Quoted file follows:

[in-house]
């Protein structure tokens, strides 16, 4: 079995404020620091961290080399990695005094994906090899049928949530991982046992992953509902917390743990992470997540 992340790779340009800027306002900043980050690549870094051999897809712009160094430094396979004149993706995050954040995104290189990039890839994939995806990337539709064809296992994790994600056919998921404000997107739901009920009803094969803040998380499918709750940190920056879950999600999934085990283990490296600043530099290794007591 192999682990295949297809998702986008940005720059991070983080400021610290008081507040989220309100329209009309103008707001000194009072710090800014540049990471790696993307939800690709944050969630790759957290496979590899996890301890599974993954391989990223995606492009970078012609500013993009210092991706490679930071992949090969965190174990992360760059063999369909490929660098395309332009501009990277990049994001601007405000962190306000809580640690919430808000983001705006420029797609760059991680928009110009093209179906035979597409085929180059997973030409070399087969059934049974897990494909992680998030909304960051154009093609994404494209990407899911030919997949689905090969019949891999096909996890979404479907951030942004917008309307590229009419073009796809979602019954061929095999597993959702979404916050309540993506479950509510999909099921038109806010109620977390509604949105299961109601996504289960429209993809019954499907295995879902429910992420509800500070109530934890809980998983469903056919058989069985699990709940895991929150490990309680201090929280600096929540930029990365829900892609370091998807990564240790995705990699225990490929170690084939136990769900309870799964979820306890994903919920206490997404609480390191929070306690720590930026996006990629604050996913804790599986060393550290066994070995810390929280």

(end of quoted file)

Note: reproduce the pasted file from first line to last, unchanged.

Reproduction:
[in-house]
């Protein structure tokens, strides 16, 4: 079995404020620091961290080399990695005094994906090899049928949530991982046992992953509902917390743990992470997540 992340790779340009800027306002900043980050690549870094051999897809712009160094430094396979004149993706995050954040995104290189990039890839994939995806990337539709064809296992994790994600056919998921404000997107739901009920009803094969803040998380499918709750940190920056879950999600999934085990283990490296600043530099290794007591 192999682990295949297809998702986008940005720059991070983080400021610290008081507040989220309100329209009309103008707001000194009072710090800014540049990471790696993307939800690709944050969630790759957290496979590899996890301890599974993954391989990223995606492009970078012609500013993009210092991706490679930071992949090969965190174990992360760059063999369909490929660098395309332009501009990277990049994001601007405000962190306000809580640690919430808000983001705006420029797609760059991680928009110009093209179906035979597409085929180059997973030409070399087969059934049974897990494909992680998030909304960051154009093609994404494209990407899911030919997949689905090969019949891999096909996890979404479907951030942004917008309307590229009419073009796809979602019954061929095999597993959702979404916050309540993506479950509510999909099921038109806010109620977390509604949105299961109601996504289960429209993809019954499907295995879902429910992420509800500070109530934890809980998983469903056919058989069985699990709940895991929150490990309680201090929280600096929540930029990365829900892609370091998807990564240790995705990699225990490929170690084939136990769900309870799964979820306890994903919920206490997404609480390191929070306690720590930026996006990629604050996913804790599986060393550290066994070995810390929280």